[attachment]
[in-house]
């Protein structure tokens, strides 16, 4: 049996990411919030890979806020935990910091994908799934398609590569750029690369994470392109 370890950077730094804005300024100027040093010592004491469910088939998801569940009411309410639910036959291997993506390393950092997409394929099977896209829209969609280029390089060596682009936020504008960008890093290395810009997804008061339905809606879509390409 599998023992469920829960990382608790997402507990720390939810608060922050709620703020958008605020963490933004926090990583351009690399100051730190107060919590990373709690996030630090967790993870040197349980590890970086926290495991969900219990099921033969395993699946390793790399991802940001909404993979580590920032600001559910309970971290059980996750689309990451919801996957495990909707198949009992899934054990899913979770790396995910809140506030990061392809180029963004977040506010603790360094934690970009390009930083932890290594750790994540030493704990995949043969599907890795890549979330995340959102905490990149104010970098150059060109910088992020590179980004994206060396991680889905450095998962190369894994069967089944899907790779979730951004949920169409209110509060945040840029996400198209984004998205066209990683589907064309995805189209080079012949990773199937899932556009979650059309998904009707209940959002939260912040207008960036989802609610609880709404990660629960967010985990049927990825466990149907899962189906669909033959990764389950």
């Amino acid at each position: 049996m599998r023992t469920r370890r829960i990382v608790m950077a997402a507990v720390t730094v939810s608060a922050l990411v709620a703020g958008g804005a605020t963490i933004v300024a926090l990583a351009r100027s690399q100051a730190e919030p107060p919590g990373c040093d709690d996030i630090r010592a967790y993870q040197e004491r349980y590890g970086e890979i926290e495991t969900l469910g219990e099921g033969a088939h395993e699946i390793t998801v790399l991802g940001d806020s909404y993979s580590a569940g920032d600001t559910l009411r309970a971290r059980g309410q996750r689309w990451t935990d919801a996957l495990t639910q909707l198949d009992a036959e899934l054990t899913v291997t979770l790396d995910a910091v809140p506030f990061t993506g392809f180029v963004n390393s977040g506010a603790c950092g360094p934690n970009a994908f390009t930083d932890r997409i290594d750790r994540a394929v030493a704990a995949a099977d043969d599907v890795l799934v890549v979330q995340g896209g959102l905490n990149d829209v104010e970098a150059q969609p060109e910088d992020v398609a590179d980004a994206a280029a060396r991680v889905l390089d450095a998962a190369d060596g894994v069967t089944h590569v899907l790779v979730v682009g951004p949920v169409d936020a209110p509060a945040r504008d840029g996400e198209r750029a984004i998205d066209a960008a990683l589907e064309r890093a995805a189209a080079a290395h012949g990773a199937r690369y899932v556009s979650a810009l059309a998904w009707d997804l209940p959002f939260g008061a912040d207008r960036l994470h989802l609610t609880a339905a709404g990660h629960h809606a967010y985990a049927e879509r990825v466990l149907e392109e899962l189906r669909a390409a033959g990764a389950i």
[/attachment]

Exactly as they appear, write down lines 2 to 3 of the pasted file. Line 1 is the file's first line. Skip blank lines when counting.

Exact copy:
């Protein structure tokens, strides 16, 4: 049996990411919030890979806020935990910091994908799934398609590569750029690369994470392109 370890950077730094804005300024100027040093010592004491469910088939998801569940009411309410639910036959291997993506390393950092997409394929099977896209829209969609280029390089060596682009936020504008960008890093290395810009997804008061339905809606879509390409 599998023992469920829960990382608790997402507990720390939810608060922050709620703020958008605020963490933004926090990583351009690399100051730190107060919590990373709690996030630090967790993870040197349980590890970086926290495991969900219990099921033969395993699946390793790399991802940001909404993979580590920032600001559910309970971290059980996750689309990451919801996957495990909707198949009992899934054990899913979770790396995910809140506030990061392809180029963004977040506010603790360094934690970009390009930083932890290594750790994540030493704990995949043969599907890795890549979330995340959102905490990149104010970098150059060109910088992020590179980004994206060396991680889905450095998962190369894994069967089944899907790779979730951004949920169409209110509060945040840029996400198209984004998205066209990683589907064309995805189209080079012949990773199937899932556009979650059309998904009707209940959002939260912040207008960036989802609610609880709404990660629960967010985990049927990825466990149907899962189906669909033959990764389950």
């Amino acid at each position: 049996m599998r023992t469920r370890r829960i990382v608790m950077a997402a507990v720390t730094v939810s608060a922050l990411v709620a703020g958008g804005a605020t963490i933004v300024a926090l990583a351009r100027s690399q100051a730190e919030p107060p919590g990373c040093d709690d996030i630090r010592a967790y993870q040197e004491r349980y590890g970086e890979i926290e495991t969900l469910g219990e099921g033969a088939h395993e699946i390793t998801v790399l991802g940001d806020s909404y993979s580590a569940g920032d600001t559910l009411r309970a971290r059980g309410q996750r689309w990451t935990d919801a996957l495990t639910q909707l198949d009992a036959e899934l054990t899913v291997t979770l790396d995910a910091v809140p506030f990061t993506g392809f180029v963004n390393s977040g506010a603790c950092g360094p934690n970009a994908f390009t930083d932890r997409i290594d750790r994540a394929v030493a704990a995949a099977d043969d599907v890795l799934v890549v979330q995340g896209g959102l905490n990149d829209v104010e970098a150059q969609p060109e910088d992020v398609a590179d980004a994206a280029a060396r991680v889905l390089d450095a998962a190369d060596g894994v069967t089944h590569v899907l790779v979730v682009g951004p949920v169409d936020a209110p509060a945040r504008d840029g996400e198209r750029a984004i998205d066209a960008a990683l589907e064309r890093a995805a189209a080079a290395h012949g990773a199937r690369y899932v556009s979650a810009l059309a998904w009707d997804l209940p959002f939260g008061a912040d207008r960036l994470h989802l609610t609880a339905a709404g990660h629960h809606a967010y985990a049927e879509r990825v466990l149907e392109e899962l189906r669909a390409a033959g990764a389950i």